Example of a part-cutting cycle[edit]

By pushing the hand lever of a manual turret forward, the tool is moved via the turret's slide toward the workpiece being held by the chuck, soon making contact and cutting or forming the part. On the return stroke, the tool is retracted and then indexed to the next tool held in the turret. In this way, a sequence of operations can be performed on a part without switching tools with each operation. That is, different tools can be shifted into position without the need to unscrew one and screw in another. Each tool can be set for a different length of travel by a stop screw located at the far right of the turret.

As an example, if one wanted to make a batch of special knurled-head screws, the turret could be set up with tools and used in this sequence:

  1. Stop to set length of bar stock to be machined;
  2. Box tool to turn diameter of stock down to threading size;
  3. Geometric die head to cut external threads on turned-down part,
  4. Knurling tool to knurl the screw's head.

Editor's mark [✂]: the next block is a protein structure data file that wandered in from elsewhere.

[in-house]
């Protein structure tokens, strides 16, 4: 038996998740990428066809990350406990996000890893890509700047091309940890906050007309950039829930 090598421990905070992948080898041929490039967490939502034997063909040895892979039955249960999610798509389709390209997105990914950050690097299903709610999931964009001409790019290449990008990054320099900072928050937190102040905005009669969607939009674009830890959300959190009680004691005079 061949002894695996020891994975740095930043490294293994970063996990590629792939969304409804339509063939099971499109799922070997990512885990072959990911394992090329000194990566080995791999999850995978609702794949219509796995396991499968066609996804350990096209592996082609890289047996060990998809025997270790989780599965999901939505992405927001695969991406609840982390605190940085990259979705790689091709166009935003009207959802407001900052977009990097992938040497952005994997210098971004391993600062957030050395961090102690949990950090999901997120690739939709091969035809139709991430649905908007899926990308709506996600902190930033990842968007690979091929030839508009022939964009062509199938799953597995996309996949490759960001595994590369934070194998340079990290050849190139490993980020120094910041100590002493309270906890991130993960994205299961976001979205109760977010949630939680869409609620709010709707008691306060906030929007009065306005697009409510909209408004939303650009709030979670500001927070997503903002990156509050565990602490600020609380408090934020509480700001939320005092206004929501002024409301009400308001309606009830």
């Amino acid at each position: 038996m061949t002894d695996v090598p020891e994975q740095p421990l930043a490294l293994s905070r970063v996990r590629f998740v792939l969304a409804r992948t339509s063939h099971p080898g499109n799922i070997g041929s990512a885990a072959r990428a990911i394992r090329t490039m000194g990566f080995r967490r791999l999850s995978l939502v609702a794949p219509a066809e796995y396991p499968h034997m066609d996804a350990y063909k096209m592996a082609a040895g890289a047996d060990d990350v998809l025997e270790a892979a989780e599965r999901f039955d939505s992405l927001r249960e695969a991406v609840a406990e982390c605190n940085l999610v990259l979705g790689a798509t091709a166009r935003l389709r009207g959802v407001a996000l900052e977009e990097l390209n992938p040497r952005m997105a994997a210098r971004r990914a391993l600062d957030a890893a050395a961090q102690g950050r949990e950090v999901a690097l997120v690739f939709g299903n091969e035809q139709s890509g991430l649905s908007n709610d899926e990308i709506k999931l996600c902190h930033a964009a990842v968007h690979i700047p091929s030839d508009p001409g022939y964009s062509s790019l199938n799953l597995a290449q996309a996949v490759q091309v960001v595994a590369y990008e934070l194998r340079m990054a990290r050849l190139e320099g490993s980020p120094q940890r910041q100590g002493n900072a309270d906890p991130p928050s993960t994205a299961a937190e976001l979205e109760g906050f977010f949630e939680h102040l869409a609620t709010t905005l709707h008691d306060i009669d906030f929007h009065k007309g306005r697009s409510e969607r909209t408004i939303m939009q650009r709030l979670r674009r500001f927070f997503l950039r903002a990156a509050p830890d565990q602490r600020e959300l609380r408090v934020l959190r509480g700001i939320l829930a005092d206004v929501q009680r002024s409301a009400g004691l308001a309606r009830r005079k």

After this, a front tool on the cross slide could cut a groove in the knurled area, providing a chamfer, and then a rear tool would be brought forward to cut the finished screw from the bar, called "parting it off".

Threading on a Manual Lathe[edit]

An example of a process performed on a manual lathe is threading. Threading is a process that produces a helical ridge on the exterior of a round, machined part. The threads are cut by slowing down the speed of the spindle to 1/4 The tool that is used when threading is a sharp, 60 degree cutting tool. Threading follows a specific chart which can be located very easily on any machine. The steps to set up a machine for threading include:

  1. Setting the spindle speed to 1/4 of normal cutting speed for that material.
  2. Set the machine's quick change gearbox that matches the desired pitch.
  3. For right-handed threads, the compound rest needs to be set at 29 degrees.
  4. Set the 60 degree tool to the lathe center.
  5. Use layout solution to see changes in work easier then as you are cutting, use the cross feed to cut the threads in .025" roughing increments.
  6. When finishing, be careful not to run the cross feed too far in, or the threads will become too brittle and unreliable.